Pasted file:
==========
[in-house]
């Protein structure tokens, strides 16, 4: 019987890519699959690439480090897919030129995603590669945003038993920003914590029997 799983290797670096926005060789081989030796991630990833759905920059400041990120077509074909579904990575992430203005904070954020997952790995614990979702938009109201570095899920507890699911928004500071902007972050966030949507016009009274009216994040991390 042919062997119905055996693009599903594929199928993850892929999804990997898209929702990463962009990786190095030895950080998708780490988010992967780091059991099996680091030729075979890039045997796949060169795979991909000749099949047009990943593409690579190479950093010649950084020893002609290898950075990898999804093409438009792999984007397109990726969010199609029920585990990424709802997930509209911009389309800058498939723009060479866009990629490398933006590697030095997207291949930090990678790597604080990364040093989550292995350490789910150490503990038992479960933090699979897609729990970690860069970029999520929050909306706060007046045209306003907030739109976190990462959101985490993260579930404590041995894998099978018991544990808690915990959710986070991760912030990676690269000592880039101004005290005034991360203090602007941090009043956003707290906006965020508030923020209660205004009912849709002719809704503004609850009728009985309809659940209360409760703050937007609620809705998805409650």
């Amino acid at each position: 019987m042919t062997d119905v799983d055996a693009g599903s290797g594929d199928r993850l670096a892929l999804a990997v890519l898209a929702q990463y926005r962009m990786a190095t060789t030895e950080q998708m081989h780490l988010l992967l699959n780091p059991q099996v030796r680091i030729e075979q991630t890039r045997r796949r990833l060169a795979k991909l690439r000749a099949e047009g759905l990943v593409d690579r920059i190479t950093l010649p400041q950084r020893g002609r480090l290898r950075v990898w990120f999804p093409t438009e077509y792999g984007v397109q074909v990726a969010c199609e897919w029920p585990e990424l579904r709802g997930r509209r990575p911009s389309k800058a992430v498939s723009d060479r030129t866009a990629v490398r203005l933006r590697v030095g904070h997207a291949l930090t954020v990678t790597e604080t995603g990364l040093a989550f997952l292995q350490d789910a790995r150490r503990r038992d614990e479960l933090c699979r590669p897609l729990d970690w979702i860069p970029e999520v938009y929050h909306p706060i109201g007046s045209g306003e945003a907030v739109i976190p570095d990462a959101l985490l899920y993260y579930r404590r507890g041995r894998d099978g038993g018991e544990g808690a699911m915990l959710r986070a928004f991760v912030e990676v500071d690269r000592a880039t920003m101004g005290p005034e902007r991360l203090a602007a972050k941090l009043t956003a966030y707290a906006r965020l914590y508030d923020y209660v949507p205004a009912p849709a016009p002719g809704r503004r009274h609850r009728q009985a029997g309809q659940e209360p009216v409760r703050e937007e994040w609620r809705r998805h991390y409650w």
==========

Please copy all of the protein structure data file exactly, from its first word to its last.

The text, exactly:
[in-house]
């Protein structure tokens, strides 16, 4: 019987890519699959690439480090897919030129995603590669945003038993920003914590029997 799983290797670096926005060789081989030796991630990833759905920059400041990120077509074909579904990575992430203005904070954020997952790995614990979702938009109201570095899920507890699911928004500071902007972050966030949507016009009274009216994040991390 042919062997119905055996693009599903594929199928993850892929999804990997898209929702990463962009990786190095030895950080998708780490988010992967780091059991099996680091030729075979890039045997796949060169795979991909000749099949047009990943593409690579190479950093010649950084020893002609290898950075990898999804093409438009792999984007397109990726969010199609029920585990990424709802997930509209911009389309800058498939723009060479866009990629490398933006590697030095997207291949930090990678790597604080990364040093989550292995350490789910150490503990038992479960933090699979897609729990970690860069970029999520929050909306706060007046045209306003907030739109976190990462959101985490993260579930404590041995894998099978018991544990808690915990959710986070991760912030990676690269000592880039101004005290005034991360203090602007941090009043956003707290906006965020508030923020209660205004009912849709002719809704503004609850009728009985309809659940209360409760703050937007609620809705998805409650």
């Amino acid at each position: 019987m042919t062997d119905v799983d055996a693009g599903s290797g594929d199928r993850l670096a892929l999804a990997v890519l898209a929702q990463y926005r962009m990786a190095t060789t030895e950080q998708m081989h780490l988010l992967l699959n780091p059991q099996v030796r680091i030729e075979q991630t890039r045997r796949r990833l060169a795979k991909l690439r000749a099949e047009g759905l990943v593409d690579r920059i190479t950093l010649p400041q950084r020893g002609r480090l290898r950075v990898w990120f999804p093409t438009e077509y792999g984007v397109q074909v990726a969010c199609e897919w029920p585990e990424l579904r709802g997930r509209r990575p911009s389309k800058a992430v498939s723009d060479r030129t866009a990629v490398r203005l933006r590697v030095g904070h997207a291949l930090t954020v990678t790597e604080t995603g990364l040093a989550f997952l292995q350490d789910a790995r150490r503990r038992d614990e479960l933090c699979r590669p897609l729990d970690w979702i860069p970029e999520v938009y929050h909306p706060i109201g007046s045209g306003e945003a907030v739109i976190p570095d990462a959101l985490l899920y993260y579930r404590r507890g041995r894998d099978g038993g018991e544990g808690a699911m915990l959710r986070a928004f991760v912030e990676v500071d690269r000592a880039t920003m101004g005290p005034e902007r991360l203090a602007a972050k941090l009043t956003a966030y707290a906006r965020l914590y508030d923020y209660v949507p205004a009912p849709a016009p002719g809704r503004r009274h609850r009728q009985a029997g309809q659940e209360p009216v409760r703050e937007e994040w609620r809705r998805h991390y409650w």